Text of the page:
Melissa McCarthy delighted audiences last Saturday when she made a surprise guest appearance on Saturday Night Live as Press Secretary Sean Spicer. However, looking past the hilarious comedic sketch, we see McCarthy breaking gender roles and proving cross-gender casting is a lot more than making a man put on lipstick for cheap laughs. Using Keywords Girlhood and the poem A Girl Named Jack, we see how traditional definitions of gender and femininity are challenged today to make statements about politics and gender, specifically on Saturday Night Live.
In Jacqueline Woodson’s poem, “A Girl Named Jack”, we are privy to the story of how the author got her name. The poem suggests that a girl cannot be named Jack due to its gendered connotations, with the father arguing that it will make her strong, and the mother arguing that she will want something more feminine as her name. With these arguments, both parents are assuming that a name has the power to define how their daughter will perceive herself, a definition of gender which is outdated. In Keywords essay Girlhood we see girlhood traditionally defined as synonymous with wearing dresses, playing with dolls, and being educated in domestic activities. Melissa McCarthy’s definition of girlhood is far from these definitions. She is known for playing strong women with grit and their own brand of femininity like her characters in The Heat, Bridesmaids, and even Gilmore Girls. These characters’ strength, and their fondness for pants and not dresses, do not make them any less feminine. In a New York Times opinions article titled “Why Melissa McCarthy Had to Play Sean Spicer”, Anna North makes the point that for McCarthy, these roles under her belt make her the reason why the sketch is so funny, not the fact that she is involved in cross-gendered casting. Cross-dressing has been done time and time again by men who put on dresses and falsettos to mock women for cheap laughter. Not only are these instances usually offensive to women and the transgender community, but they often make no point or statement about anything. This is not the case for McCarthy. For a woman to dress up as a key member of an administration whose leader has publicly sexually harassed women, used crude language about women and has been accused on multiple occasions of sexual assault against women, makes a bold statement, and is a form of retribution against this administration, and everyone involved with it. Additionally, it will inspire young girls and women around the world to not be afraid to use their loud voices for fear of being “masculine” or seen as “too aggressive”, and to not be afraid to step out of their strict gender box for fear of being chastised. This is, at face value, a comedic sketch, but upon further review we see that the cross-gendered McCarthy brings more to the table than just laughs, delivering a hilarious, yet politically charged performance that brings to the forefront her own definition of girlhood and gender which will inspire young girls and women to fight for the long four years ahead, and more.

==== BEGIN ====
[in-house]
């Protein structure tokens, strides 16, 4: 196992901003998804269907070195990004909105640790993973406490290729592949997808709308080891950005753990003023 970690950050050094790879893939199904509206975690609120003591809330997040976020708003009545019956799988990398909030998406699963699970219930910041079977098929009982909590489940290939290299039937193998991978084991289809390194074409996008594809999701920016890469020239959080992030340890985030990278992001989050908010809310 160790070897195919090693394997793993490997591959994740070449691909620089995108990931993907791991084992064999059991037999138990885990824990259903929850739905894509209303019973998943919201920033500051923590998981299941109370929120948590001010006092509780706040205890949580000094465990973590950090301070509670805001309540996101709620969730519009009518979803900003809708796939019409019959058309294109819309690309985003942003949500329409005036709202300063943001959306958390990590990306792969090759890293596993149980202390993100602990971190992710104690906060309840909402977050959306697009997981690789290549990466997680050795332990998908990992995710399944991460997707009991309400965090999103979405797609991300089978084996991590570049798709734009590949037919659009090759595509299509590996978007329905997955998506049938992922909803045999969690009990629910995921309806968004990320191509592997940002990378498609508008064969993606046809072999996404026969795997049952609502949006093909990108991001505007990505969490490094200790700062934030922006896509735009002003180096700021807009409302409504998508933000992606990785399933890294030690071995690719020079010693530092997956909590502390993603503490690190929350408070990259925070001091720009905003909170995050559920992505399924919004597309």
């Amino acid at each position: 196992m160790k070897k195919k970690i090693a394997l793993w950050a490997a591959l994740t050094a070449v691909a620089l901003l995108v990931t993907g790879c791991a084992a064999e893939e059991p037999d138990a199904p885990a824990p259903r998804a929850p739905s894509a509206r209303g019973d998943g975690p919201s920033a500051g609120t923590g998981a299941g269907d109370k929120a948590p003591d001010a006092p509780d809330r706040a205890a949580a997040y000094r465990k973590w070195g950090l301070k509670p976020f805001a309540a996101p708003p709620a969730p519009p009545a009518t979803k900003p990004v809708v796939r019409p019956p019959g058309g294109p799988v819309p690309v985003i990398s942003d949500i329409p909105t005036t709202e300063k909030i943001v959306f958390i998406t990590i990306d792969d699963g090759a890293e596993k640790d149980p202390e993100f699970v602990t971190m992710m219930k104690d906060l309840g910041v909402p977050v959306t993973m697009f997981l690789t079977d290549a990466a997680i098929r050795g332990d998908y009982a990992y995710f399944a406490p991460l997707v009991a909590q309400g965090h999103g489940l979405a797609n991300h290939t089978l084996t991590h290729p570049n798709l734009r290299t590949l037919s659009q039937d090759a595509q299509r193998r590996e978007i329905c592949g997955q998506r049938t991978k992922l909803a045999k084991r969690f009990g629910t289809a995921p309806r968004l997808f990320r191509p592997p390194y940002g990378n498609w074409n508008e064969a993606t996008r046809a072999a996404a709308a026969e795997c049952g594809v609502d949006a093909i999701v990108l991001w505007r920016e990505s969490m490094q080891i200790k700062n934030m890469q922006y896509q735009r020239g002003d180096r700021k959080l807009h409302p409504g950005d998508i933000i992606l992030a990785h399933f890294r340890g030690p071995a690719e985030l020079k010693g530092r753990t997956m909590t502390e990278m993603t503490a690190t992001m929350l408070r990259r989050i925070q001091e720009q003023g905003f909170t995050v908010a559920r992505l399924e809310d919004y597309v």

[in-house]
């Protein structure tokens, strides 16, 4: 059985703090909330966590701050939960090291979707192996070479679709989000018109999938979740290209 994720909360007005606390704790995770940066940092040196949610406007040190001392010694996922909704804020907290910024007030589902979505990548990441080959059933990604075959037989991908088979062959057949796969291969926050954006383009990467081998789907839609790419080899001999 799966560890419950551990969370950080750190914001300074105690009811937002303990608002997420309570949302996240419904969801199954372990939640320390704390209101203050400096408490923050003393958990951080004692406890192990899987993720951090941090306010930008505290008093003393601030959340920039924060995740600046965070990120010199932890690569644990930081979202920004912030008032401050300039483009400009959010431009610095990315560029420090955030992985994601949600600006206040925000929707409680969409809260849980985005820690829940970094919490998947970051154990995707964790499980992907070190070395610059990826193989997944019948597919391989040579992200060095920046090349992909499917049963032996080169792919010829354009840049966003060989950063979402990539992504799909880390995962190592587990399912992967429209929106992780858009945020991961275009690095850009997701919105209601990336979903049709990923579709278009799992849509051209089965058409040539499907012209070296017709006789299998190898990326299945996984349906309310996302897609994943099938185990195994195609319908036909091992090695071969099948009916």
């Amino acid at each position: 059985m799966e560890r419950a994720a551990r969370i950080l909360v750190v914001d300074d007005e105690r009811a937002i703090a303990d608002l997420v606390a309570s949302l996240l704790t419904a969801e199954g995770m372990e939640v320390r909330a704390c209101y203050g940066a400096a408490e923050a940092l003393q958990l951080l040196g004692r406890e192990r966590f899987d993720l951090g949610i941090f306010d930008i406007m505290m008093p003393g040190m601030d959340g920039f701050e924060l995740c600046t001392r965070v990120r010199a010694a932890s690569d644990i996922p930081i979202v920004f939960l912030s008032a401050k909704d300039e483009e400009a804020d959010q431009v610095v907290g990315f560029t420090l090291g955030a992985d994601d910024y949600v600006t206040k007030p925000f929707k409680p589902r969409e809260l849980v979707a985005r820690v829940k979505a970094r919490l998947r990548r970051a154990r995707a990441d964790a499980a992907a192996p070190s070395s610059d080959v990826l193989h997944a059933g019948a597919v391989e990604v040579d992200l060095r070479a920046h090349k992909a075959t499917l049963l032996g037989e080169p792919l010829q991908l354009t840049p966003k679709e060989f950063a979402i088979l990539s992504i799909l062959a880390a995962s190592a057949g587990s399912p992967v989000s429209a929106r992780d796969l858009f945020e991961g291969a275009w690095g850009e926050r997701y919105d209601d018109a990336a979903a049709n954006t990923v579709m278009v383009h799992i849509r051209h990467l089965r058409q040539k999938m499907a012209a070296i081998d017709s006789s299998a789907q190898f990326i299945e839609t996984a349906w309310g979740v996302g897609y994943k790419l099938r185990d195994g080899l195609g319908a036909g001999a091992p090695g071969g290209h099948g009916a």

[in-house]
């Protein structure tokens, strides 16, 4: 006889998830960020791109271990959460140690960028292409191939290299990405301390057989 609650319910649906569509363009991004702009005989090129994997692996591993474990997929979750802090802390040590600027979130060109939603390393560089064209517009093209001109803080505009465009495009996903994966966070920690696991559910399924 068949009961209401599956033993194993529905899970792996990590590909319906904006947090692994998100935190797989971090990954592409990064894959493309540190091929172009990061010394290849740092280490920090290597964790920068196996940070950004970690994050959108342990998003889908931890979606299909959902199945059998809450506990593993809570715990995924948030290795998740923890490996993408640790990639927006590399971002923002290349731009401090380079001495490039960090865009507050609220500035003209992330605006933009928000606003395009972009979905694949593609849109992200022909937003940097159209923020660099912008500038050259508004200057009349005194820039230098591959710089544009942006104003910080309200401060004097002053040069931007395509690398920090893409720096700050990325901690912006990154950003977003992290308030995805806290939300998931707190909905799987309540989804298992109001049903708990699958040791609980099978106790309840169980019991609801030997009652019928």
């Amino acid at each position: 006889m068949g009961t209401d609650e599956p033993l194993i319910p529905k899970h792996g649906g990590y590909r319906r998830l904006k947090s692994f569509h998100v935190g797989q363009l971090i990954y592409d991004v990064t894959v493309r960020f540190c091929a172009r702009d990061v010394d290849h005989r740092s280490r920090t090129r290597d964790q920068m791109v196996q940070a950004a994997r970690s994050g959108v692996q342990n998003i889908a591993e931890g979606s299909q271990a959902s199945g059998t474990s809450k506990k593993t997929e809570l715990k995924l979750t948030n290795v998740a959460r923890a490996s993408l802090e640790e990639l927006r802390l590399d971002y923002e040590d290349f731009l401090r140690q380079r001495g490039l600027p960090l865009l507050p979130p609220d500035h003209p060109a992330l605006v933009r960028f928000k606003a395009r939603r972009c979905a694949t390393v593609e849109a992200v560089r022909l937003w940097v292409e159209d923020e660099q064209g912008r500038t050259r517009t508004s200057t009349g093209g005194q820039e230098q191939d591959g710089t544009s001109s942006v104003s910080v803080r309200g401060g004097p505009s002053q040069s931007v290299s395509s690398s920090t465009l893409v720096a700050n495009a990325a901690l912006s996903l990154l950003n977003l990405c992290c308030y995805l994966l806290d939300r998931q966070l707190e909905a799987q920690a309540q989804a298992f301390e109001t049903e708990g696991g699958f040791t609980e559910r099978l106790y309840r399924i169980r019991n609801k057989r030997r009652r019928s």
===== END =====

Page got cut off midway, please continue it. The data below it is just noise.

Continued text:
Link to New York Times article: https://www.nytimes.com/2017/02/06/opinion/why-melissa-mccarthy-had-to-play-sean-spicer.html?_r=0